The most asked question I get when it comes to nutrition and performance is “what do I eat before or after I workout”. The minimalists will say that meal timing is in the details and that timing your meals in relation to your workout doesn’t really matter in the greater scheme of things. This is somewhat true.
Drinking wine is like having an old friend from out of town visit. It’s always a fun time for the first week, but after the third week, you’re tired of holding in your farts and the visit becomes stressful. Ok, that example was a little extreme but you get the idea. I know we’ve heard about the antioxidant and polyphenol content of wine and all you really want to know at this point is how we can fit wine into a healthy lifestyle.
You love wine and I love wine (I love wine so much, that I made a drinking montage from my afternoon in Napa). Check it HERE.
Here are some tips to consider that make wine drinking optimal to your health and keep the fat gain controlled.
1. Drink it post-workout: if you’ve trained hard enough, you’ll simply be replenishing liver glycogen (remember that fructose is metabolized in the liver). I say, “trained hard enough”, because some people don’t even train with enough intensity to start tapping into liver glycogen. However, if you’ve trained hard enough, the fructose from wine will replenish glycogen in a post-workout fasted state. Also, you’ll get “lit” off a glass or two :)
2. Dry Wines are best: Dry wine = Less sugar. This lessens the caloric effect of the wine you’re drinking. I have to mention that calories are not the only thing to consider when drinking wine. When were drinking we need consider the hormonal effect it starts to have when we start to over consume. However, calories do play a part in the equation, and if we can take care of the caloric aspect of wine, then were covering at least one of our bases. Did I mention that dryer wines have higher alcohol content? Get turnt faster with dryer wines!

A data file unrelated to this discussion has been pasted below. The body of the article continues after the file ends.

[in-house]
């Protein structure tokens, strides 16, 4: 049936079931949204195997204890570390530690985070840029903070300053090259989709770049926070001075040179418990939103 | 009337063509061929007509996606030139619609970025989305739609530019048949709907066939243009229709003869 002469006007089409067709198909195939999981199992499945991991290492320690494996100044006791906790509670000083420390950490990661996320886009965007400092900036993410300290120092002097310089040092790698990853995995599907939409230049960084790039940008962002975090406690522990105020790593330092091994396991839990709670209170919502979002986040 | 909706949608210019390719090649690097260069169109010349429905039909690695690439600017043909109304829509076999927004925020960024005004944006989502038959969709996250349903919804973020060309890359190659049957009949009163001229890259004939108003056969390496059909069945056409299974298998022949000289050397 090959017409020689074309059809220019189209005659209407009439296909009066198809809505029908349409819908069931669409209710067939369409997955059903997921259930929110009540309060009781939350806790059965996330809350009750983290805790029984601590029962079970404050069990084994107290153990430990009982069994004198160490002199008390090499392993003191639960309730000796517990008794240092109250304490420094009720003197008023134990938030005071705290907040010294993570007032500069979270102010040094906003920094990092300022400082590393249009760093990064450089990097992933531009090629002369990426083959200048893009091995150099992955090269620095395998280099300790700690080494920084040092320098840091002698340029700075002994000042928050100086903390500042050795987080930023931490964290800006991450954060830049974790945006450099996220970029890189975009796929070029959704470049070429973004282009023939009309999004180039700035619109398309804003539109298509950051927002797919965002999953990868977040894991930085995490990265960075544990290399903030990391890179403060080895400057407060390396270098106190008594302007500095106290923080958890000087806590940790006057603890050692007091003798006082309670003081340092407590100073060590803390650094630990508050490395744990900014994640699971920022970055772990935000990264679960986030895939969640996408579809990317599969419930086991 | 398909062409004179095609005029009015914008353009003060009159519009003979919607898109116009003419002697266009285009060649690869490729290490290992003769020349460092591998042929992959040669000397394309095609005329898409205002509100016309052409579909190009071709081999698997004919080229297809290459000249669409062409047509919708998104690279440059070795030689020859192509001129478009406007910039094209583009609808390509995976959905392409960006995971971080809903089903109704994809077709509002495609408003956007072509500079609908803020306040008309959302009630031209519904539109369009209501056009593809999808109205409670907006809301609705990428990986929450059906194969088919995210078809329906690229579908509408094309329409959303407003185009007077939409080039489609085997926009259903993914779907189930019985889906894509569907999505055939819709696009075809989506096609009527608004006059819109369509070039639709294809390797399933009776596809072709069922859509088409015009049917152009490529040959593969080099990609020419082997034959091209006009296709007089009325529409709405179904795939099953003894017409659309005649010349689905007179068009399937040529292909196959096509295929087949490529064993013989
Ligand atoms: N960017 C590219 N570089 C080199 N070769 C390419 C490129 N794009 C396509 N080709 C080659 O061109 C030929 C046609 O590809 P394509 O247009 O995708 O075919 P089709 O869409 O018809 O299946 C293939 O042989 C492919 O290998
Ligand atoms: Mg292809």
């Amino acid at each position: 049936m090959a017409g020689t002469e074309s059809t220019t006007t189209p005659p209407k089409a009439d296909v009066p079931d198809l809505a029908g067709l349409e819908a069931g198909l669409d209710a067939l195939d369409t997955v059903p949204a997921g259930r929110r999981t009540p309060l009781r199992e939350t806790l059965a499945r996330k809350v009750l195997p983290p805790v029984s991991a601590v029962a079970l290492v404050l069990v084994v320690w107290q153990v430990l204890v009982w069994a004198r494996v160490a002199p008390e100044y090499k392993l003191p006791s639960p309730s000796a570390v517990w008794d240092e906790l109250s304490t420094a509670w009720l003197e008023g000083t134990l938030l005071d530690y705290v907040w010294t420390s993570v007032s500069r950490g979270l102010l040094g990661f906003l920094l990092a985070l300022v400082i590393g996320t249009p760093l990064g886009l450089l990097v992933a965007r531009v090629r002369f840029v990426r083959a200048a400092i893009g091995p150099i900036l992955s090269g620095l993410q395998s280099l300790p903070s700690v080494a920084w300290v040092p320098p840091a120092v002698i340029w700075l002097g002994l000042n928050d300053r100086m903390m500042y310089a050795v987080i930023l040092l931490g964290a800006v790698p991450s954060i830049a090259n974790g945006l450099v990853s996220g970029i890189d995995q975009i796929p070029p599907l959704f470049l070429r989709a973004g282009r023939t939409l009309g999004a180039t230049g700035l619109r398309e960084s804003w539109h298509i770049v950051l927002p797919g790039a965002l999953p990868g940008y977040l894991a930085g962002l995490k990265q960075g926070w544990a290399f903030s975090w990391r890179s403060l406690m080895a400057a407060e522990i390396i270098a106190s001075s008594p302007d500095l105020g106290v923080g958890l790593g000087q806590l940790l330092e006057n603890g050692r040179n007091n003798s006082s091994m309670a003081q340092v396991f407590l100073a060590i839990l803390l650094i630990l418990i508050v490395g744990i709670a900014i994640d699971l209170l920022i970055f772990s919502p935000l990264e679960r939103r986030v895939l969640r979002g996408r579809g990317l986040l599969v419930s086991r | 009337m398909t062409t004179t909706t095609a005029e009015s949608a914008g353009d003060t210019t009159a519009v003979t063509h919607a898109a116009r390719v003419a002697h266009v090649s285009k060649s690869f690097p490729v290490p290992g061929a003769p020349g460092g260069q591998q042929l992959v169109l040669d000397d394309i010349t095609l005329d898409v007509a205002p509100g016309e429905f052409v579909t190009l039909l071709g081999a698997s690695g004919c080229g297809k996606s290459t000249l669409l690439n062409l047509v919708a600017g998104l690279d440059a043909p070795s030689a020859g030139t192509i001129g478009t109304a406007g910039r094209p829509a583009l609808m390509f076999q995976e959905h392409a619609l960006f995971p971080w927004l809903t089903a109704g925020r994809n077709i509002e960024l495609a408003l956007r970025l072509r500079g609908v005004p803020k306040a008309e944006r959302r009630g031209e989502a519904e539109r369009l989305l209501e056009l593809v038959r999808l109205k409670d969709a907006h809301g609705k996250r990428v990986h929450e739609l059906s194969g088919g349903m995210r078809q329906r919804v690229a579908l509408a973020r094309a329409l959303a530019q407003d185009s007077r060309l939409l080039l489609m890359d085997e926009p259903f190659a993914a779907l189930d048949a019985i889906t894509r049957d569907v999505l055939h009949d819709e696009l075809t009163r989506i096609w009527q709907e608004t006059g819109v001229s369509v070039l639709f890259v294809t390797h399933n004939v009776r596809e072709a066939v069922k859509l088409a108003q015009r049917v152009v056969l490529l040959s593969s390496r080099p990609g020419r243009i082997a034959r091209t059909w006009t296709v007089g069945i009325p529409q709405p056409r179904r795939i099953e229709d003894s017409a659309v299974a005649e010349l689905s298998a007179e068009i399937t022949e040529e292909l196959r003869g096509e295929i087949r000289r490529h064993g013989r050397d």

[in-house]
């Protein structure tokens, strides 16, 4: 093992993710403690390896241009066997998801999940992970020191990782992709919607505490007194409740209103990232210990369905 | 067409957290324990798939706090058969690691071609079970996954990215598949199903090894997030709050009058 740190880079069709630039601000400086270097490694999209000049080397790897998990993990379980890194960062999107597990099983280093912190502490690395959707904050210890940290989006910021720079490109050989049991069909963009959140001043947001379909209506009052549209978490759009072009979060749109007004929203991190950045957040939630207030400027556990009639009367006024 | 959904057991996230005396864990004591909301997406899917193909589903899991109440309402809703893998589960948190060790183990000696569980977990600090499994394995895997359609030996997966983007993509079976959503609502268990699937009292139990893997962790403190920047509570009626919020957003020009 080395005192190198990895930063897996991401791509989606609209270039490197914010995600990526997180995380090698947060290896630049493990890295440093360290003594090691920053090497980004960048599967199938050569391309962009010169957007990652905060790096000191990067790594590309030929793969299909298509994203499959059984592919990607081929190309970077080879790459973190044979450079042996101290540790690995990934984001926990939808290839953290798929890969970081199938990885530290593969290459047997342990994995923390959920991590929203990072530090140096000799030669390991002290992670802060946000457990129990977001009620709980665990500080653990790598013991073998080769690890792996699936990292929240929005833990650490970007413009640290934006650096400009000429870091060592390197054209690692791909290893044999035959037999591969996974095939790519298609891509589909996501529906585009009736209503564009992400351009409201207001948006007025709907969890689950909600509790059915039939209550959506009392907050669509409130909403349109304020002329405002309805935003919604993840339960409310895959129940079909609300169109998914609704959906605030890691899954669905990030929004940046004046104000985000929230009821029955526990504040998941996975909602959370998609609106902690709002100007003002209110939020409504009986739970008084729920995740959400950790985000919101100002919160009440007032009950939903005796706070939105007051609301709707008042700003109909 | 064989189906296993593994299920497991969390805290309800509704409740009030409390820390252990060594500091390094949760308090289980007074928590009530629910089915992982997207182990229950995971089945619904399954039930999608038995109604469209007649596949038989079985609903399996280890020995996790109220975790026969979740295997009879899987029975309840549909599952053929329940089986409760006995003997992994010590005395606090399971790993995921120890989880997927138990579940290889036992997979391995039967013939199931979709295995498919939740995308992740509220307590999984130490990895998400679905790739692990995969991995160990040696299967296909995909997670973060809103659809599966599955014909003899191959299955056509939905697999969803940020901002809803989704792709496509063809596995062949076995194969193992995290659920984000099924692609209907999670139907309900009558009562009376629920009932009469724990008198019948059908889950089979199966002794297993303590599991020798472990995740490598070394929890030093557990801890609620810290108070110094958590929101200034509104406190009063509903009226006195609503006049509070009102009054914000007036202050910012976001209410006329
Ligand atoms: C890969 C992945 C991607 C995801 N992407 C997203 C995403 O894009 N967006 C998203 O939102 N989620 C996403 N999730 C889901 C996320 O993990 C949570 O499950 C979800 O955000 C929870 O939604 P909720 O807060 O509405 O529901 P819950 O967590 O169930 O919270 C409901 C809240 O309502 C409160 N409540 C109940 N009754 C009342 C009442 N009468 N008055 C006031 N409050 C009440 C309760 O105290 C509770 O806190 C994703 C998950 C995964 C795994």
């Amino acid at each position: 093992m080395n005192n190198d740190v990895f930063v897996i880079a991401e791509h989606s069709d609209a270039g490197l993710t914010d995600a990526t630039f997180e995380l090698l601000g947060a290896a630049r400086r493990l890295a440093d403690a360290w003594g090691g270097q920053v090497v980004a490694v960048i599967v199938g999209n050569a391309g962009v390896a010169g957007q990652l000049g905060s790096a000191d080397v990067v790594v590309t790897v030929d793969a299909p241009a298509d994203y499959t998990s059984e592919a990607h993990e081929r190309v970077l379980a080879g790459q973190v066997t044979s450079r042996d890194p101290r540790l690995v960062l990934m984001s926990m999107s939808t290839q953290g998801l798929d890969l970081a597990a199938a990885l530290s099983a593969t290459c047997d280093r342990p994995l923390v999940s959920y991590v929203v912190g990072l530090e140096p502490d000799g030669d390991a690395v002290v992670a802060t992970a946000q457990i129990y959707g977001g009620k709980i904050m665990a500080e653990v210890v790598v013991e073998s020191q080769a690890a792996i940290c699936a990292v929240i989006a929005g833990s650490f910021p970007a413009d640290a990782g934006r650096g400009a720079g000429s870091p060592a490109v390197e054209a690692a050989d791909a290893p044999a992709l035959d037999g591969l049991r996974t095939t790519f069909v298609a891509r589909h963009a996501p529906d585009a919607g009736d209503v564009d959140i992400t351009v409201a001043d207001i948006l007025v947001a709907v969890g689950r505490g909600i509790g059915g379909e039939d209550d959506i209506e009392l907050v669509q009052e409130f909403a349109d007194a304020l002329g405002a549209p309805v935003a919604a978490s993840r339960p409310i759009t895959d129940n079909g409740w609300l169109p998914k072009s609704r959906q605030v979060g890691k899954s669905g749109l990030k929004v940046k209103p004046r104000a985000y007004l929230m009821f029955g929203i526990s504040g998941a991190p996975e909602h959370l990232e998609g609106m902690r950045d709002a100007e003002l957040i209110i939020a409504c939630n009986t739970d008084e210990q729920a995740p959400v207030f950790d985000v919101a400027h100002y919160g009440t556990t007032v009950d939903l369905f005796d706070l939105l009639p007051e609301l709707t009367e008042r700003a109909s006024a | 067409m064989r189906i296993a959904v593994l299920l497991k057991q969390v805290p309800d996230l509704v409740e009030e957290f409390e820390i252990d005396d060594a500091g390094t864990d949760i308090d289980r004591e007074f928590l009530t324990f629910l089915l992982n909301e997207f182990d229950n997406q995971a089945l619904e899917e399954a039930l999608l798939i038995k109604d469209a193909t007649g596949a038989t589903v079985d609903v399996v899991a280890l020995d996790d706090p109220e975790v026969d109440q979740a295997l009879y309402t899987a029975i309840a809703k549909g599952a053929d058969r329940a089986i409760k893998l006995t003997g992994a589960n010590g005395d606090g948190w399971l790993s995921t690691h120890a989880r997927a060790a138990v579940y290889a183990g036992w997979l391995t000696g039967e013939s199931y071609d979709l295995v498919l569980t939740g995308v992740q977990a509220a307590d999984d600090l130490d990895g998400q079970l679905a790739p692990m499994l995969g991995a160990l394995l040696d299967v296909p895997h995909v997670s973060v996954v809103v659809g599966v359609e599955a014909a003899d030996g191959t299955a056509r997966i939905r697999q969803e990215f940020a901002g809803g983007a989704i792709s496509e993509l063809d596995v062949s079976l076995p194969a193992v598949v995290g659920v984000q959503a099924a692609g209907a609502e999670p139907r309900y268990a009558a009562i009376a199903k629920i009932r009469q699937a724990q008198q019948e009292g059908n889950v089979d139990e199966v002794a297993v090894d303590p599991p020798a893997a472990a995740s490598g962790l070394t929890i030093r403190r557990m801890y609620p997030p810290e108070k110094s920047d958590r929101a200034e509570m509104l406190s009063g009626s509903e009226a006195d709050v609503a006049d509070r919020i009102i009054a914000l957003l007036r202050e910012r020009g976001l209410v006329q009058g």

3. Dance: Hear me out. I’m not just trying to be cute. When alcohol is ingested, the body uses acetate (found in alcohol) as a substrate for energy since acetate is the same by product of fat oxidation. The problem is, fat oxidation is halted in place of burning acetate. Basically, when we drink, we're constantly burning alcohol instead of glucose or fat. This increases the chances that our food gets stored as fat rather than utilized as fuel. This is why gaining fat from alcohol is really only a problem in a fed state. What better way to utilize all that alcohol by dancing at the same time? Also, I realize that it’s not practical to advise someone to hit the big three lifts after a few drinks. Or is it?
4. Mix carbonated mineral water or ice with sweeter wines: Let’s say you do opt for a sweet wine. If that’s the case, mix a little San Pellegrino or Perrier into the wine to dilute it. It takes on the consistency of a sangria or light sparkling wine. You’re getting “more” in your glass while drinking less alcohol. Another option to use instead of soda or mineral water is ice (more so recommended for a white wine). The traditionalist may hate on you, but they’re not looking out for your waistline.
At the end of the day, these are just casual tips and tricks that incorporate wine into a healthy lifestyle. When in doubt, moderation is always the answer. I’m also realistic in that some occasions call for a night of untracked Sangria. If that’s the case, enjoy yourself and don't "Drake" and drive.
I understand there are a number of detailed resources that get into the specifics of magnesium, but I wanted to share with you an easy and quick guide to the most popular forms of magnesium. With that being said, I’ll start off by saying I’m a huge fan of supplementing with magnesium. In fact, magnesium is one of the most deficient minerals in the world.
I’m currently in the midst of travelling and it got me thinking about how I’m going to find balance with all the good food I come across. So far, the last 10 days have become one big food tour and prior to travelling, I made sure not to put any restrictions on what I eat while I’m away. To give you an idea of some of the “challenges” I’ve come across, I’ve eaten at a Vegas buffet, had my first fried chicken meal from Jollibee’s, wined and dined in Napa Valley and stuffed my face with crab in Oakland.